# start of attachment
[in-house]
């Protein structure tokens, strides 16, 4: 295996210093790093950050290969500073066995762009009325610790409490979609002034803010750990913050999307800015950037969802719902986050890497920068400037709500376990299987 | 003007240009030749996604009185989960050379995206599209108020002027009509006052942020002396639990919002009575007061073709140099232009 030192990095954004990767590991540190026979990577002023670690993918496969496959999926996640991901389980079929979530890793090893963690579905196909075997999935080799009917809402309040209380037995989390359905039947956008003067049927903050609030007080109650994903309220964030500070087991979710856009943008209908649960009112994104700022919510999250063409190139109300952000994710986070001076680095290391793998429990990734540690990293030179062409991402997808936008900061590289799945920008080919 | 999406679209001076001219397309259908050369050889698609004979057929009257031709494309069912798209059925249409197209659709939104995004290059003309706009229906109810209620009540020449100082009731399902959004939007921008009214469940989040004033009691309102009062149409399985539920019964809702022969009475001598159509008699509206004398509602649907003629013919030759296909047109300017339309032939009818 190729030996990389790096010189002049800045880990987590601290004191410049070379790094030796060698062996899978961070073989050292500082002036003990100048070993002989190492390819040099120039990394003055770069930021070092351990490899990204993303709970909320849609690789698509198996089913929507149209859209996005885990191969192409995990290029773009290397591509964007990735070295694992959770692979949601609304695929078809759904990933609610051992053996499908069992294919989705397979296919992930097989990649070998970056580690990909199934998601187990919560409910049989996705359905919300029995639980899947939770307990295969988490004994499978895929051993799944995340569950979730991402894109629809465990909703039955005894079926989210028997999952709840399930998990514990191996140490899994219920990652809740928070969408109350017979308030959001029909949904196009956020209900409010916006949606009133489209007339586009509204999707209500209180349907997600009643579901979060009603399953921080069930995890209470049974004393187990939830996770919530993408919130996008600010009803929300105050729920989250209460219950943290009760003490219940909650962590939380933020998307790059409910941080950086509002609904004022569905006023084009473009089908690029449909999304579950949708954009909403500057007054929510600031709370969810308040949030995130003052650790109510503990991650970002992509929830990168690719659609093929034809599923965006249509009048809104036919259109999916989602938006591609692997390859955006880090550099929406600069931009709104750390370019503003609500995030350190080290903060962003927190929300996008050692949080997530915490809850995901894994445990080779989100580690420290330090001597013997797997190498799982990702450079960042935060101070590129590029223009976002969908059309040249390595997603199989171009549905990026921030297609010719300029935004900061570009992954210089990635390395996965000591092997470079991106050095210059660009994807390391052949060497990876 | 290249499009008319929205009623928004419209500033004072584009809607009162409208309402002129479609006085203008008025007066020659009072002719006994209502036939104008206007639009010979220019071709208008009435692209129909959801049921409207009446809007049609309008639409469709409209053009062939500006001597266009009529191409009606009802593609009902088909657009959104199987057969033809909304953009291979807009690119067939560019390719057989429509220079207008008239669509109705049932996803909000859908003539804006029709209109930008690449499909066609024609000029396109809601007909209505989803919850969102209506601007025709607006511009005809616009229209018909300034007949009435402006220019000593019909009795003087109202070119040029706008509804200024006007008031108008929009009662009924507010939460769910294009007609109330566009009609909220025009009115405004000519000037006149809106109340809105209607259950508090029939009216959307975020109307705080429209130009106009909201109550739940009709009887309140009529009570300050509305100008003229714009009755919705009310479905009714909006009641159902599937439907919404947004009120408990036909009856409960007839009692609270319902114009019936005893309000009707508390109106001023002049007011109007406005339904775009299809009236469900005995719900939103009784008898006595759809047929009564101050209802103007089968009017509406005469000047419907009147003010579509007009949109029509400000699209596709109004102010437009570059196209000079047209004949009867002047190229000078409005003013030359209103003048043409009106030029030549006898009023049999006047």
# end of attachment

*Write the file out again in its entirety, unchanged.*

[in-house]
């Protein structure tokens, strides 16, 4: 295996210093790093950050290969500073066995762009009325610790409490979609002034803010750990913050999307800015950037969802719902986050890497920068400037709500376990299987 | 003007240009030749996604009185989960050379995206599209108020002027009509006052942020002396639990919002009575007061073709140099232009 030192990095954004990767590991540190026979990577002023670690993918496969496959999926996640991901389980079929979530890793090893963690579905196909075997999935080799009917809402309040209380037995989390359905039947956008003067049927903050609030007080109650994903309220964030500070087991979710856009943008209908649960009112994104700022919510999250063409190139109300952000994710986070001076680095290391793998429990990734540690990293030179062409991402997808936008900061590289799945920008080919 | 999406679209001076001219397309259908050369050889698609004979057929009257031709494309069912798209059925249409197209659709939104995004290059003309706009229906109810209620009540020449100082009731399902959004939007921008009214469940989040004033009691309102009062149409399985539920019964809702022969009475001598159509008699509206004398509602649907003629013919030759296909047109300017339309032939009818 190729030996990389790096010189002049800045880990987590601290004191410049070379790094030796060698062996899978961070073989050292500082002036003990100048070993002989190492390819040099120039990394003055770069930021070092351990490899990204993303709970909320849609690789698509198996089913929507149209859209996005885990191969192409995990290029773009290397591509964007990735070295694992959770692979949601609304695929078809759904990933609610051992053996499908069992294919989705397979296919992930097989990649070998970056580690990909199934998601187990919560409910049989996705359905919300029995639980899947939770307990295969988490004994499978895929051993799944995340569950979730991402894109629809465990909703039955005894079926989210028997999952709840399930998990514990191996140490899994219920990652809740928070969408109350017979308030959001029909949904196009956020209900409010916006949606009133489209007339586009509204999707209500209180349907997600009643579901979060009603399953921080069930995890209470049974004393187990939830996770919530993408919130996008600010009803929300105050729920989250209460219950943290009760003490219940909650962590939380933020998307790059409910941080950086509002609904004022569905006023084009473009089908690029449909999304579950949708954009909403500057007054929510600031709370969810308040949030995130003052650790109510503990991650970002992509929830990168690719659609093929034809599923965006249509009048809104036919259109999916989602938006591609692997390859955006880090550099929406600069931009709104750390370019503003609500995030350190080290903060962003927190929300996008050692949080997530915490809850995901894994445990080779989100580690420290330090001597013997797997190498799982990702450079960042935060101070590129590029223009976002969908059309040249390595997603199989171009549905990026921030297609010719300029935004900061570009992954210089990635390395996965000591092997470079991106050095210059660009994807390391052949060497990876 | 290249499009008319929205009623928004419209500033004072584009809607009162409208309402002129479609006085203008008025007066020659009072002719006994209502036939104008206007639009010979220019071709208008009435692209129909959801049921409207009446809007049609309008639409469709409209053009062939500006001597266009009529191409009606009802593609009902088909657009959104199987057969033809909304953009291979807009690119067939560019390719057989429509220079207008008239669509109705049932996803909000859908003539804006029709209109930008690449499909066609024609000029396109809601007909209505989803919850969102209506601007025709607006511009005809616009229209018909300034007949009435402006220019000593019909009795003087109202070119040029706008509804200024006007008031108008929009009662009924507010939460769910294009007609109330566009009609909220025009009115405004000519000037006149809106109340809105209607259950508090029939009216959307975020109307705080429209130009106009909201109550739940009709009887309140009529009570300050509305100008003229714009009755919705009310479905009714909006009641159902599937439907919404947004009120408990036909009856409960007839009692609270319902114009019936005893309000009707508390109106001023002049007011109007406005339904775009299809009236469900005995719900939103009784008898006595759809047929009564101050209802103007089968009017509406005469000047419907009147003010579509007009949109029509400000699209596709109004102010437009570059196209000079047209004949009867002047190229000078409005003013030359209103003048043409009106030029030549006898009023049999006047």